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Drawing of a Water Troll, by Theodor Kittelsen


Origin: (Trolls are creatures of ancient folklore, perhaps dating back to some of the most ancient literature to descriptions of Grendel and its mother in Beowulf)

Associated Mythos Elements

According to Scandinavian and Nordic tradition, a "troll" is an intelligent denizen of the wilderness, sometimes taking the form of slow-witted giants, sometimes the form of feral dwarfs, sometimes almost indistinguishable from humans and wise in magic and other powers, or any variation on these. Trolls are often associated with nature - shy creatures dwelling in mountains, forests, fields, lakes, seas, and caverns far from human civilization. Sometimes, they are associated with tombs and the unquiet dead, perhaps being a representation of long-forgotten dead ancestors or the remains of precursor races, "living" in a sort of afterlife deep within burial mounds or in tombs. According to folklore, Trolls are believed to make their homes on, under, or near bridges, where they demand tolls for passage or threaten to eat any who might try to pass without their permission.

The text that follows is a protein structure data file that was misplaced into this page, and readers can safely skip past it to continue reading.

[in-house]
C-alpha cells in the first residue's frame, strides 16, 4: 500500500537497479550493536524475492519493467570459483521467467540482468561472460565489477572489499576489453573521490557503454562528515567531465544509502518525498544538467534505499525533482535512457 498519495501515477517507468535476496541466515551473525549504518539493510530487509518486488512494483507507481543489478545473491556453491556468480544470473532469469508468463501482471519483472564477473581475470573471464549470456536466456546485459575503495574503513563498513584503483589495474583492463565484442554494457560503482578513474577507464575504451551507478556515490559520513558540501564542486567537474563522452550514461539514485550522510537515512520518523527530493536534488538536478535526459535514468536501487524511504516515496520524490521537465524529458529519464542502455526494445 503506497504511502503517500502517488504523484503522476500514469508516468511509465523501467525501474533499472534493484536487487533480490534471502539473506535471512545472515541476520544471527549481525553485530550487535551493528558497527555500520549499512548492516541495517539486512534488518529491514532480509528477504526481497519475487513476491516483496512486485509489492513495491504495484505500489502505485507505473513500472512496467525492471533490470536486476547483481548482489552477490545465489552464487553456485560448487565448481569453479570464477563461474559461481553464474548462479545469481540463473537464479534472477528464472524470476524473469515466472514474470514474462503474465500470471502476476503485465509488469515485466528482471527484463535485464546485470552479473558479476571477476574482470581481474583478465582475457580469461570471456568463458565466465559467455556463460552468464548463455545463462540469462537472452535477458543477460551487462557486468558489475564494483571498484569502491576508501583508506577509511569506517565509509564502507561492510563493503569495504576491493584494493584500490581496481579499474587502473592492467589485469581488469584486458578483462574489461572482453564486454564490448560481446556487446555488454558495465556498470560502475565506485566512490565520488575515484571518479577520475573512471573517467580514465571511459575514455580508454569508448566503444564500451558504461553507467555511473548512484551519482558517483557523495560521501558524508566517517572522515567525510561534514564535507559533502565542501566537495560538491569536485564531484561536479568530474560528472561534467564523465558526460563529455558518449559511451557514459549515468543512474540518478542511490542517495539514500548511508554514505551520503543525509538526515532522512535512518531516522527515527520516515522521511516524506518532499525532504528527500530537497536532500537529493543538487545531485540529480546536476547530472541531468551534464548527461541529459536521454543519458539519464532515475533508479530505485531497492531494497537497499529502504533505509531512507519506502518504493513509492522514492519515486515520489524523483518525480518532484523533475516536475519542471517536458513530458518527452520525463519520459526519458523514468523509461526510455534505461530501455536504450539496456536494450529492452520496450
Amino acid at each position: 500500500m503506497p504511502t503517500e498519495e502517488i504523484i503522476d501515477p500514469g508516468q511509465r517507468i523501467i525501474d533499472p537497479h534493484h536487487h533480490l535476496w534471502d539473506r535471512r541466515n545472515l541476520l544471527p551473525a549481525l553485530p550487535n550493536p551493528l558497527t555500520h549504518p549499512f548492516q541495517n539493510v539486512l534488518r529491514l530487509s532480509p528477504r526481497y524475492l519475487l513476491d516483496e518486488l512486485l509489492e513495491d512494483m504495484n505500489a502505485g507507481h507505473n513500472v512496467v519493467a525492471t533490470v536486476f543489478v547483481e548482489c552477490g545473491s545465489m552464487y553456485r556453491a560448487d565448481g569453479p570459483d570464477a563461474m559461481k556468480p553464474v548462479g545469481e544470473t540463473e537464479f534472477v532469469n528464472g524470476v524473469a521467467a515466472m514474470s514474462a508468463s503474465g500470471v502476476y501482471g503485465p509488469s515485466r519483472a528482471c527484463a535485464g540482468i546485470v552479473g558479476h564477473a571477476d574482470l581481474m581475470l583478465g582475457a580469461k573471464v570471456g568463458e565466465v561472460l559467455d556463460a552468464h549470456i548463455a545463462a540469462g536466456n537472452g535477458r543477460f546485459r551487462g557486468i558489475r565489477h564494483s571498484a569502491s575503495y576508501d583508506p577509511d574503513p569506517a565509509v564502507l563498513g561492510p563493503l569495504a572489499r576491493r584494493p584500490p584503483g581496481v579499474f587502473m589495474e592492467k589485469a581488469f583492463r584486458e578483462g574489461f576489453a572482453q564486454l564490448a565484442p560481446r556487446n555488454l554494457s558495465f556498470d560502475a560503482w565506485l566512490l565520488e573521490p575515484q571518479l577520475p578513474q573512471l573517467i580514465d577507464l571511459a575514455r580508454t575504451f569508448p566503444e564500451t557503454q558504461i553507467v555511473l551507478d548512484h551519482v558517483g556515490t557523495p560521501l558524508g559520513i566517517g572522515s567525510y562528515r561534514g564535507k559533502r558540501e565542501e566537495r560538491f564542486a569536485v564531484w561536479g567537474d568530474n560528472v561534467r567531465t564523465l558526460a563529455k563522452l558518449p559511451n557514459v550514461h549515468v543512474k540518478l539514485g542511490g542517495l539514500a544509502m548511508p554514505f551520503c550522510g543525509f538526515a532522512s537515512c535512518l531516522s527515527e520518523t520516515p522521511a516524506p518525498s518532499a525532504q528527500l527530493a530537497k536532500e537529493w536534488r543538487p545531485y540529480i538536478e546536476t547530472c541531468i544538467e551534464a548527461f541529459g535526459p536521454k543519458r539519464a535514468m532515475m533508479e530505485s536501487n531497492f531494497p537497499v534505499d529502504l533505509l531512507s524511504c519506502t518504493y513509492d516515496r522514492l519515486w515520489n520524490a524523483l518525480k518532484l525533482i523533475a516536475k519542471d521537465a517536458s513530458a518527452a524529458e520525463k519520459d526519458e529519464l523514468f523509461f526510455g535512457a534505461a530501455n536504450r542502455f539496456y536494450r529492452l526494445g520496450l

The word "Troll" might be used to describe any of a variety of mythos creatures:

"Wild Men"

Degenerate humans, proto-human ape-men or man-apes, or other humanoids; see:

"Giants" - Sasquatch

A variation on the "Wild Man", this is a much larger, stronger, and perhaps more supernatural version: a large, shaggy, man-like beast, similar to Big-Foot, Sasquatch, Yeti, Wendigo (race), Yeren, Ogre, Fear Liath Moor (a big, grey, man-like creature that haunts the highest peaks of Scotland, where they are said to be the guardians of gates or bridges to other dimensions), or other such beings. According to Nordic tradition, Trolls are giants, akin to mythical Jötunn ("ettins" or "giants", relatives of the gods).